17 Colombian ex-soldiers believed to have participated in the assassination of President Moise: Haiti Police
Haiti Police on Friday confirmed 17 Colombian ex-soldiers are suspected of the assassination of Haitian President Jovenel Moise. As reported earlier, two men believed to be Haitian Americans were arrested in connection with the assassination of Haiti’s president. One of them is believed to have served as a bodyguard at the Canadian Embassy.
The Associated Press reports that Haitian American James Solages is among six people arrested in the predawn hours of Wednesday in the assassination of President Jovenel Moise by gunmen in his house. Four other Colombians are also on the list.
According to Haiti’s director of national police Leon Charles, seven other suspected assailants were also killed in a gunfight with police.
On his website for a charity that he founded in South Florida to assist residents, Solages described himself as a certified diplomatic agent, an advocate for children, and a budding politician.
17 Colombian ex-soldiers thought involved in Haiti (President Jovenel Moise) assassination: AFP News Agency quoting Haiti police
— ANI (@ANI) July 9, 2021
In Port-au-Prince, witnesses reported that two suspects were discovered hiding in bushes Thursday by a crowd, which grabbed the men by the shirts and pants and pushed and slapped them.
Interim Prime Minister Claude Joseph, who took over as leader of Haiti with the support of the police and military, urged people to reopen businesses and return to work as he ordered the airport to reopen.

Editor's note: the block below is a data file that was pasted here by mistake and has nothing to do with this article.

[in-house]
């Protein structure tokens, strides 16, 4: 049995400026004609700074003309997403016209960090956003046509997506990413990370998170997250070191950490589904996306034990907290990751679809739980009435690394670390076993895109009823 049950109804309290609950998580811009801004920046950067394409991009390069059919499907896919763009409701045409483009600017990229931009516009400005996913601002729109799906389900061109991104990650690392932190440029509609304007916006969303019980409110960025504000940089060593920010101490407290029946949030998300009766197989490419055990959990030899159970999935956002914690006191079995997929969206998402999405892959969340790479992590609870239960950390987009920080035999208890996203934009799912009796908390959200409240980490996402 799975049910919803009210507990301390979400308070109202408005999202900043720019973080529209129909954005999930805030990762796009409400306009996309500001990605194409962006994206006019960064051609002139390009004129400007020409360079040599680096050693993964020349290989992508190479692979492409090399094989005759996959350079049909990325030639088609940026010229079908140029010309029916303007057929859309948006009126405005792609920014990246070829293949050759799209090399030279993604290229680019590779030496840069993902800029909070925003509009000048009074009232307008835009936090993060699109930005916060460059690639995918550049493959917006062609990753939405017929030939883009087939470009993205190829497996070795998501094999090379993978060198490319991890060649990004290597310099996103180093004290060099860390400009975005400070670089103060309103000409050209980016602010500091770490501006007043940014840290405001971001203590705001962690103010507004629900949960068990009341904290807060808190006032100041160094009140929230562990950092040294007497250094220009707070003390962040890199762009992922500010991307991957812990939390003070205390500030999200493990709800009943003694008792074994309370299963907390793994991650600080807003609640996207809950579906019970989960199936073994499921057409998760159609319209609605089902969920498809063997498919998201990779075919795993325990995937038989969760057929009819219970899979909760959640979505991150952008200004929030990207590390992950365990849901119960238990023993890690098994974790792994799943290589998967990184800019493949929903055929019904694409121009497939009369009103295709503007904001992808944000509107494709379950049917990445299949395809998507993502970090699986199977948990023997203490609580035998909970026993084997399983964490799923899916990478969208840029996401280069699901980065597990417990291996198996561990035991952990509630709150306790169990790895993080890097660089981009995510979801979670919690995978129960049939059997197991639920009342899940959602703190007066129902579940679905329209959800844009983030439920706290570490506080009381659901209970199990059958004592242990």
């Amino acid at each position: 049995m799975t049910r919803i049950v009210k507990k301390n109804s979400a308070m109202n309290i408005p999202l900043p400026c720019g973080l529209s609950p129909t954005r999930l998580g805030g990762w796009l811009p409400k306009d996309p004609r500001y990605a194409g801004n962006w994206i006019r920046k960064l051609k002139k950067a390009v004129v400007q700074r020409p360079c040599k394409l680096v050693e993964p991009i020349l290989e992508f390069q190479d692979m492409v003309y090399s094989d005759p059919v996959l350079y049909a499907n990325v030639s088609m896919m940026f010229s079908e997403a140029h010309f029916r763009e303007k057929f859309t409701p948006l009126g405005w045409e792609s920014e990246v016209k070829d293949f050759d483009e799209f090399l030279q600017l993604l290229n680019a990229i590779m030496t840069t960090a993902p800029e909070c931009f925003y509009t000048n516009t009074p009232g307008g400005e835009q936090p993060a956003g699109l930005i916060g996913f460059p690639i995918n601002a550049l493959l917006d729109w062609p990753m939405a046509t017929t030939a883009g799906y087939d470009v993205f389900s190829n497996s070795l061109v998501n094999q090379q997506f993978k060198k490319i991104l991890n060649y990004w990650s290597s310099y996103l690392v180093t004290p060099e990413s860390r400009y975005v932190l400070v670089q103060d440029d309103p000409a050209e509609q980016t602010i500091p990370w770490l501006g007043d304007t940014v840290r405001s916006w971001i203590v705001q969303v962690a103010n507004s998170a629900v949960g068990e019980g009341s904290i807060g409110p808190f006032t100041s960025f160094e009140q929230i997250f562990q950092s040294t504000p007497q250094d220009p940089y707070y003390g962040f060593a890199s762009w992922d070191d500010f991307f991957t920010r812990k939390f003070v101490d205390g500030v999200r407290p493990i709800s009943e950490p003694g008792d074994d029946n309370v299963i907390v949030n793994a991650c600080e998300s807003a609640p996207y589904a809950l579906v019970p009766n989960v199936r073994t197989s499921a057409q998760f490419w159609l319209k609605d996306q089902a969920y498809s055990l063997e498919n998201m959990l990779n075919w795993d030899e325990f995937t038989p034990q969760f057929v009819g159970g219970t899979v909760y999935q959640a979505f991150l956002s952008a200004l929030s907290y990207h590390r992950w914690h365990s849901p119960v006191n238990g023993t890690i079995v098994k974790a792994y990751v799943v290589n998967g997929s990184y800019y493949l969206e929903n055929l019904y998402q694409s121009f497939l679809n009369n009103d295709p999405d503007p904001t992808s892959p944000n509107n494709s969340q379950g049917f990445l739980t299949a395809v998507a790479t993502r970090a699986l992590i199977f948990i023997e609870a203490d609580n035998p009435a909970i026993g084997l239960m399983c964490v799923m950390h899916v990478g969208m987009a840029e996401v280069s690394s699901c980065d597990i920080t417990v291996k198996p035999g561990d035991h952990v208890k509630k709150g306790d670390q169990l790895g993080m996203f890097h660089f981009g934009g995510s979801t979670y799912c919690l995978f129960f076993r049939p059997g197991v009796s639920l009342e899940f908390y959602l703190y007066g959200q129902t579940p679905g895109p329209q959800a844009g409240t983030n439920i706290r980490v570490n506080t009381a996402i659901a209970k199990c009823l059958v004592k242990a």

Despite suffering from the highest levels of poverty, violence, and political instability in the Western Hemisphere, Joseph declared a two-week state of siege on Wednesday.
President Jovenel Moise assassination
Under Moise, who had been ruling the country by decree for more than a year, Haiti had grown increasingly unstable, with violent protests occurring as critics accused him of trying to cling to power and the opposition called for him to step down.
Over the past few months, Moise was the subject of large, violent protests as opposition leaders and their supporters rebuffed his call for a constitutional referendum with proposals strengthening the presidency.
U.N. Security Council members met in private on Thursday to discuss the situation in Haiti, and U.N. Haitian officials later requested more security assistance, as revealed by special envoy Helen La Lime.
(With inputs from PTI)